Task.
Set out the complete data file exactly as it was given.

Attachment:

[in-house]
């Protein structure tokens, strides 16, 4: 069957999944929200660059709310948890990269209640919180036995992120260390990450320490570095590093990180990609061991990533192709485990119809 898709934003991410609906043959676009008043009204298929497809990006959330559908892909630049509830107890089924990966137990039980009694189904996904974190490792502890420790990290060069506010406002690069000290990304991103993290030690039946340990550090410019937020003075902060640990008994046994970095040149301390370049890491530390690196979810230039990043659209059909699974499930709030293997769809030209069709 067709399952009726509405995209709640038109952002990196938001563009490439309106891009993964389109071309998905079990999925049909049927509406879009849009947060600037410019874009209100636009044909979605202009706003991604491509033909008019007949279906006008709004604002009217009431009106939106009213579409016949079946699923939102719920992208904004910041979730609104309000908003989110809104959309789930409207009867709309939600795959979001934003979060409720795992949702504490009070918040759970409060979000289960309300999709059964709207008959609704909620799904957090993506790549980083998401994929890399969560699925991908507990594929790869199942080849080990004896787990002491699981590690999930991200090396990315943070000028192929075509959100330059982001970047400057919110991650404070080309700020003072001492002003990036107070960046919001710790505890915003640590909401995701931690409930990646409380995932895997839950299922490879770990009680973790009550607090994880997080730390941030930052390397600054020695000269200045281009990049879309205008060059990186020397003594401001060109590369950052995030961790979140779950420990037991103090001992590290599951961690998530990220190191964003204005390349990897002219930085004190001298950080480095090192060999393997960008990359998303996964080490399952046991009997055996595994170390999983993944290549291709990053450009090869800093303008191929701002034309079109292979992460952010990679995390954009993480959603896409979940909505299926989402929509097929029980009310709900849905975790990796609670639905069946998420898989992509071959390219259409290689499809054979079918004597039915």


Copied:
[in-house]
């Protein structure tokens, strides 16, 4: 069957999944929200660059709310948890990269209640919180036995992120260390990450320490570095590093990180990609061991990533192709485990119809 898709934003991410609906043959676009008043009204298929497809990006959330559908892909630049509830107890089924990966137990039980009694189904996904974190490792502890420790990290060069506010406002690069000290990304991103993290030690039946340990550090410019937020003075902060640990008994046994970095040149301390370049890491530390690196979810230039990043659209059909699974499930709030293997769809030209069709 067709399952009726509405995209709640038109952002990196938001563009490439309106891009993964389109071309998905079990999925049909049927509406879009849009947060600037410019874009209100636009044909979605202009706003991604491509033909008019007949279906006008709004604002009217009431009106939106009213579409016949079946699923939102719920992208904004910041979730609104309000908003989110809104959309789930409207009867709309939600795959979001934003979060409720795992949702504490009070918040759970409060979000289960309300999709059964709207008959609704909620799904957090993506790549980083998401994929890399969560699925991908507990594929790869199942080849080990004896787990002491699981590690999930991200090396990315943070000028192929075509959100330059982001970047400057919110991650404070080309700020003072001492002003990036107070960046919001710790505890915003640590909401995701931690409930990646409380995932895997839950299922490879770990009680973790009550607090994880997080730390941030930052390397600054020695000269200045281009990049879309205008060059990186020397003594401001060109590369950052995030961790979140779950420990037991103090001992590290599951961690998530990220190191964003204005390349990897002219930085004190001298950080480095090192060999393997960008990359998303996964080490399952046991009997055996595994170390999983993944290549291709990053450009090869800093303008191929701002034309079109292979992460952010990679995390954009993480959603896409979940909505299926989402929509097929029980009310709900849905975790990796609670639905069946998420898989992509071959390219259409290689499809054979079918004597039915």